Two roads diverged in a wood, and I,
I took the one less traveled by,
And that has made all the difference.
For some women, Motherhood is a dream come true. Keeping a home and caring for a family was all they ever wanted. For the rest of us, Motherhood is sacrifice. I have not been able to find a way around that fact.
But how much do we sacrifice?
Where is the line between a well rounded homemaker, a self centered egotist and a self sacrificing martyr?
The last few days I have been quietly treading water. Feeling that my life is being swallowed in a whirlpool that is sacrifice to others, while simultaneously feeling guilt for even having such a thought. There are people in this world, Mothers, Fathers and childless alike who do this daily without thought to themselves. I’m going to say it, I’m selfish. I want things for myself, not stuff, but moments.
When I was a teenager, I met my first kindred spirit. We spent our first few moments together singing the score to The King and I. Every moment after that we created the world we wanted to live in. We dressed the part, served the food and spoke the lingo. What I mean is, we wanted to live in another world and so we did. We were young girls of 14 and although to most this seemed odd, to us it was pure joy.
We acted out our favorite parts from Anne of Green Gables.
We easily drawled a Southern dialect while eating fried chicken and telling Rhett we didn’t give a damn.
We wore pastel toile and tiny floral prints when everyone else thought geometric shapes were the thing.
We spent way too much of our Father’s money at Victoria Secret back when it was pretty nightgowns and not bustiers.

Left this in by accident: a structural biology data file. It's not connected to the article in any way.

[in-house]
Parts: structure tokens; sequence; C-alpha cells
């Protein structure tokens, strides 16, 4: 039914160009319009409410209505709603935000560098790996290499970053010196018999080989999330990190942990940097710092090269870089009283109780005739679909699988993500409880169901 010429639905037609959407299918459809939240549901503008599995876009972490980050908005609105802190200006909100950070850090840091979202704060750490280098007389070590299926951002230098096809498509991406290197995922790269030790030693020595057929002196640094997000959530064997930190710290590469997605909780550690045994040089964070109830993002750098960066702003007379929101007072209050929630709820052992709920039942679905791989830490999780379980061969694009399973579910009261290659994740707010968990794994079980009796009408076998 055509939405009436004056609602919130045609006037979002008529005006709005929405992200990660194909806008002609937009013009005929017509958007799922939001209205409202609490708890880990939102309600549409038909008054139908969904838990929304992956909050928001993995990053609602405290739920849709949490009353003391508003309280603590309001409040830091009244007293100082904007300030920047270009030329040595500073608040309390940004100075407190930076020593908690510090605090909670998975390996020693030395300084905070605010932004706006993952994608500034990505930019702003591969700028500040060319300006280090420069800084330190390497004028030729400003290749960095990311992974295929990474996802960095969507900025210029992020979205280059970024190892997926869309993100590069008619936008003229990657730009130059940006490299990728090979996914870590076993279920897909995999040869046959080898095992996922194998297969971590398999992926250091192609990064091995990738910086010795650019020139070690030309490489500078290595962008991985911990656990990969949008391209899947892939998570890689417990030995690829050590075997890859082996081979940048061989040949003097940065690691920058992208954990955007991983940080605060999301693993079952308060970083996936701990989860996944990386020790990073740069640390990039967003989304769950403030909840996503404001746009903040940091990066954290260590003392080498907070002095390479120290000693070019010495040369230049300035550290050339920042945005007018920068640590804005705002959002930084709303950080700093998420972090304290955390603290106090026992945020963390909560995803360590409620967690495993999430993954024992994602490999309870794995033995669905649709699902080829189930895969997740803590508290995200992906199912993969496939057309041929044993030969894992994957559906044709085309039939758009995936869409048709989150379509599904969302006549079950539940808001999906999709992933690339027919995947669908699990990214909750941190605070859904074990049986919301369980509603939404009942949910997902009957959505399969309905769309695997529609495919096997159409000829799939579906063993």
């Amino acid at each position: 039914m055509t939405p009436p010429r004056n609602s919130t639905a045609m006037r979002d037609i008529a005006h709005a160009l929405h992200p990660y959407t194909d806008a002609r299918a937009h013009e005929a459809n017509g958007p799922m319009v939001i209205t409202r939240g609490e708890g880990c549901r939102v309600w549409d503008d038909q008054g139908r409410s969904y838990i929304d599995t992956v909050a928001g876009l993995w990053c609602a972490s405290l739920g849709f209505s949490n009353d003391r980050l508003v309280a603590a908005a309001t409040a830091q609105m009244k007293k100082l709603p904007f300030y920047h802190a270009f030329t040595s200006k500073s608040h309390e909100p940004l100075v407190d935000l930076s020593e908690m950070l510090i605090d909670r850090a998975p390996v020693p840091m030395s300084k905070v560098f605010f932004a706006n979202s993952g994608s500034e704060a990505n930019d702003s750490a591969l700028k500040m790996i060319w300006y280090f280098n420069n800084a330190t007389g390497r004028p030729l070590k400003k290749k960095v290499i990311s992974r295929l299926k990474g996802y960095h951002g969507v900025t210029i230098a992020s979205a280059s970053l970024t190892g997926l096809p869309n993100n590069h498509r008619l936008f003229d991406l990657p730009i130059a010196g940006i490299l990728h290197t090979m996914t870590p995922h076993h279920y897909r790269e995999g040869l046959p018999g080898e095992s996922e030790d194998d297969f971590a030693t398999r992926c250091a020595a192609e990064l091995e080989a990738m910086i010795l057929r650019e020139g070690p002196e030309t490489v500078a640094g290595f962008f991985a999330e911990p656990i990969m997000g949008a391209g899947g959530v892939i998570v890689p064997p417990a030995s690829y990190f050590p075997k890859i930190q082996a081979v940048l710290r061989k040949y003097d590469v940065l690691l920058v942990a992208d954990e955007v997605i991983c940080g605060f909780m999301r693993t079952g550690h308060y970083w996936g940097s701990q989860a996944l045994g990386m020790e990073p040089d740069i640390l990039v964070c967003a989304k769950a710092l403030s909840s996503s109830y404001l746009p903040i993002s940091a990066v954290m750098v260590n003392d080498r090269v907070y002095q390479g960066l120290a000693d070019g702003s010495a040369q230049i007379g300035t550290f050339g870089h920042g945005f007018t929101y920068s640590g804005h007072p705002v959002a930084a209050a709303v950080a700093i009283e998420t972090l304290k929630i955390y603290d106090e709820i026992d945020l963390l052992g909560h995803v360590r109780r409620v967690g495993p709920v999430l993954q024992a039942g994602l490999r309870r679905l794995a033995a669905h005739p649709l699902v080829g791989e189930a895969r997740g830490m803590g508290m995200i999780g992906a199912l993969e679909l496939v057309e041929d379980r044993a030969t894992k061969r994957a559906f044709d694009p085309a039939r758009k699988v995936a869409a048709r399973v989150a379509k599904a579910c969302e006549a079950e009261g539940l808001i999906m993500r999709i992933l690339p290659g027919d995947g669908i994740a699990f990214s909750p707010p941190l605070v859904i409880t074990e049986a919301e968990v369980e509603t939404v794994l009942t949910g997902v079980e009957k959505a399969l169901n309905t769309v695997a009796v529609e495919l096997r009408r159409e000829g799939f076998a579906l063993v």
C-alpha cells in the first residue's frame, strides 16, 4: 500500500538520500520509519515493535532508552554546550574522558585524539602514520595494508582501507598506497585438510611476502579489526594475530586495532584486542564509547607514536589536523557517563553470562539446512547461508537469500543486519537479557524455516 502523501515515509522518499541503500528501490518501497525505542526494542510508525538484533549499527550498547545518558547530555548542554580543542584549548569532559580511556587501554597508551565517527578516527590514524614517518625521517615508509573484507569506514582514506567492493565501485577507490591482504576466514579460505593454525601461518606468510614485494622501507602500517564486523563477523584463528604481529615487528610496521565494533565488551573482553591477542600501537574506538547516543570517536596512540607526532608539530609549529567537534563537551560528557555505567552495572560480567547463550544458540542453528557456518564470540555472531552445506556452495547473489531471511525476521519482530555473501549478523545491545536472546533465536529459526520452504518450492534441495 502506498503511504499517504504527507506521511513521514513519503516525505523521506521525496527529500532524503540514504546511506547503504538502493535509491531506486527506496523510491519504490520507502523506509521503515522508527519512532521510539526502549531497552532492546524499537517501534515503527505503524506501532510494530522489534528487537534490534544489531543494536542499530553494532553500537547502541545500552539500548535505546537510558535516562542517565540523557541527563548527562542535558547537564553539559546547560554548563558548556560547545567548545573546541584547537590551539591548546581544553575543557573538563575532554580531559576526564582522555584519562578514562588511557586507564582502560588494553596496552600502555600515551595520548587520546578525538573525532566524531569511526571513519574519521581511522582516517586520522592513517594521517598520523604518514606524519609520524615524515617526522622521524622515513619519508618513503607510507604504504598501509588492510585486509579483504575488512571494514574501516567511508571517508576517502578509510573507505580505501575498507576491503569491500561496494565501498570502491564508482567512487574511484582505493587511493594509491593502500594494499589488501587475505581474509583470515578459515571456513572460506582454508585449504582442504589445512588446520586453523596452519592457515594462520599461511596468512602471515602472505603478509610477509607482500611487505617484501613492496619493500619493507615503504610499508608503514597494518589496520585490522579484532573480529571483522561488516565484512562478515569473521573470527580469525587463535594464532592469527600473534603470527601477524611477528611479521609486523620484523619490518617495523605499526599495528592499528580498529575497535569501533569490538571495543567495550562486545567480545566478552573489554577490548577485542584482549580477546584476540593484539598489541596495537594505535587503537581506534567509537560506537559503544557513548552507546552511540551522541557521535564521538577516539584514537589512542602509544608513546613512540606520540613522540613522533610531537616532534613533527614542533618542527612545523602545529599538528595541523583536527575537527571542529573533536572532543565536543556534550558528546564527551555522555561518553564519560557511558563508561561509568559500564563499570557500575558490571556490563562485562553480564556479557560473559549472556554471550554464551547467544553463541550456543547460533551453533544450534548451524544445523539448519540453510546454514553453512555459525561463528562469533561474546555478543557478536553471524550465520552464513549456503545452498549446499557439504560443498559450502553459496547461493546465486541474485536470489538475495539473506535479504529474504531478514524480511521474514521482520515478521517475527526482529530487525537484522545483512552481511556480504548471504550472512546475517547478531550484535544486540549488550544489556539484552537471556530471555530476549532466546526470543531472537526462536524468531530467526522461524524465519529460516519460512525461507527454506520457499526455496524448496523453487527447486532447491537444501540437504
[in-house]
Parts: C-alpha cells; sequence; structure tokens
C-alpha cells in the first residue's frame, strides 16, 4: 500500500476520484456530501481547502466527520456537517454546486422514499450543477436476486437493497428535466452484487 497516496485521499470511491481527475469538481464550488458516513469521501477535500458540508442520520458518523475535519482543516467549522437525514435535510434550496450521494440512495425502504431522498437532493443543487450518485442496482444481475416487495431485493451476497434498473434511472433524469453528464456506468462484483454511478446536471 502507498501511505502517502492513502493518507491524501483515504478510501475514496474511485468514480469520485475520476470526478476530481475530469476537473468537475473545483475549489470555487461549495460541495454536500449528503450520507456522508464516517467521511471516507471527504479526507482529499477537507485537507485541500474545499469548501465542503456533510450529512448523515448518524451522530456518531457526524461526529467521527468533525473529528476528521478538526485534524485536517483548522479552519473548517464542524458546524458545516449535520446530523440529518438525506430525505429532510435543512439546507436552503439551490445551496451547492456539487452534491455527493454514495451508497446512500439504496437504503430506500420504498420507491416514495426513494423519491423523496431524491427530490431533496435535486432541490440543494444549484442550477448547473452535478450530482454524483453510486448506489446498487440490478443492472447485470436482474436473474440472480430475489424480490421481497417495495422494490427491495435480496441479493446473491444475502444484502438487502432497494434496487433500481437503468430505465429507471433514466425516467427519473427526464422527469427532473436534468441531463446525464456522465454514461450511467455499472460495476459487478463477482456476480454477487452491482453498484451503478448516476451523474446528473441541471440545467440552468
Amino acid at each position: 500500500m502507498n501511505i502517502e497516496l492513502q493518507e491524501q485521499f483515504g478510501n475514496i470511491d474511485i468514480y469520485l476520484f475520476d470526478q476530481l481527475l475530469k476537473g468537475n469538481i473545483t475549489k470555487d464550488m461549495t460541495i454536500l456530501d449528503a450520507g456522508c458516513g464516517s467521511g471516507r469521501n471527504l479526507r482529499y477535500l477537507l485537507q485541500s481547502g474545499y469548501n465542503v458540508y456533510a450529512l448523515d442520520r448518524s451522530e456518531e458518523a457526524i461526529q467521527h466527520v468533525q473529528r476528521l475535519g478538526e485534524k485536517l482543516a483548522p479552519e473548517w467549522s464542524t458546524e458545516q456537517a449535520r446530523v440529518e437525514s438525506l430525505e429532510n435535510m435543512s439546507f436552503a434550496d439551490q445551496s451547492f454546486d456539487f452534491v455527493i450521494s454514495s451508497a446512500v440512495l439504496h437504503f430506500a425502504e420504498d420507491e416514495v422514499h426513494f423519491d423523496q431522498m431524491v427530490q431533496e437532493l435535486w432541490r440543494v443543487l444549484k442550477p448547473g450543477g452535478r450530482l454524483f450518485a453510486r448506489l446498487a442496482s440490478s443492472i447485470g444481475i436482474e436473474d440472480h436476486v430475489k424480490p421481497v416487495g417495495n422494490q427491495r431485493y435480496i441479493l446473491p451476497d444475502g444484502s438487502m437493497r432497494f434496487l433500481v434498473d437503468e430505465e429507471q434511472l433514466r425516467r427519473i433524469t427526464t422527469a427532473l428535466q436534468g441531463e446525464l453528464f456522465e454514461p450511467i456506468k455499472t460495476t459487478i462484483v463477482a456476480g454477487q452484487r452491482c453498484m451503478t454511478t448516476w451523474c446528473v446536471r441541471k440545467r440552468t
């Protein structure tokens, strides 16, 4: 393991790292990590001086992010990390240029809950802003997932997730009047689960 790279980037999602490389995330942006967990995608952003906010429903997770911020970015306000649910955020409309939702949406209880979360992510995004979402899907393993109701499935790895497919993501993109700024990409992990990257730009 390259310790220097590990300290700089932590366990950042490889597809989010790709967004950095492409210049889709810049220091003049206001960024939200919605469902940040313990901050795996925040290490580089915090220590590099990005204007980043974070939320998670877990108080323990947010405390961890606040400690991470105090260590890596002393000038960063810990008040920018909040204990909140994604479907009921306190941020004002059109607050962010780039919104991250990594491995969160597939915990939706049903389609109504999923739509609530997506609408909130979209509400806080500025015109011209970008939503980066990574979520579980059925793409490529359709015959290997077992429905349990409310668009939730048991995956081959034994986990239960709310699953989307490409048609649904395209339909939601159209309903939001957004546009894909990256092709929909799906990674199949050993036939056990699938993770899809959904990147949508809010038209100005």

We played the piano and sang almost constantly.
We set full tea services complete with silver, china and linen, while discussing the weather in our best English accent.
We argued over Arthurian legend.
We picnicked on Box Hill as often as the weather would allow.
We lived a romantic life, we created our world and did it quite easily.
That was the last time I remember fully being me.
Life became about school, work, boyfriends I should not have had, marriage and children. My love of a romantic living remained and dotted in that real life there were still enchanting moments. Once children arrived, they have been slowly disappearing. This morning as I sat watching my children eat breakfast I flipped through two of my favorite magazines, The English Home and Victoria, that’s when I began to feel the loss and regret that has been central to my doldrums. I realized my down in the dumps feeling was not about being a “bad Mom”, because thanks to many kind comments, I realized I’m not. It’s not about knowing how to be a “good parent”, that really is instinct when you love your children. It’s not about balancing the harmony of rules vs breaking the rules. For me it was about something entirely different.
I realized what was missing from my vision of a well rounded homemaking experience was the actual woman who makes the home.
I needed to be able to do it all, make a clean orderly home, create healthy home cooked meals, raise and educate thoughtful intelligent children, and still have the life I want for myself. A life of peonies, inspiration, scones with cream, a garden for beauty and food, lazy days to read Thomas Hardy, a comfortable, toddler friendly AND beautiful home.
The fact that I do not have these things is in direct correlation to MY CHOICES. There is no one else to look to.
Can a women really have everything she wants for herself and still meet her family’s needs?
Is it possible to not sacrifice, or at the very least know when to sacrifice so it doesn’t feel like martyrdom?
So this is the beginning of a new dream. A life where Mommy is not just a maid, cook, educator, nurse and laundress. She’s a whole being with wants and needs of her own that are every bit as important.
I think it’s worth a try, if for no other reason it’s a path I have yet to explore.
And you know what they say about the road not taken.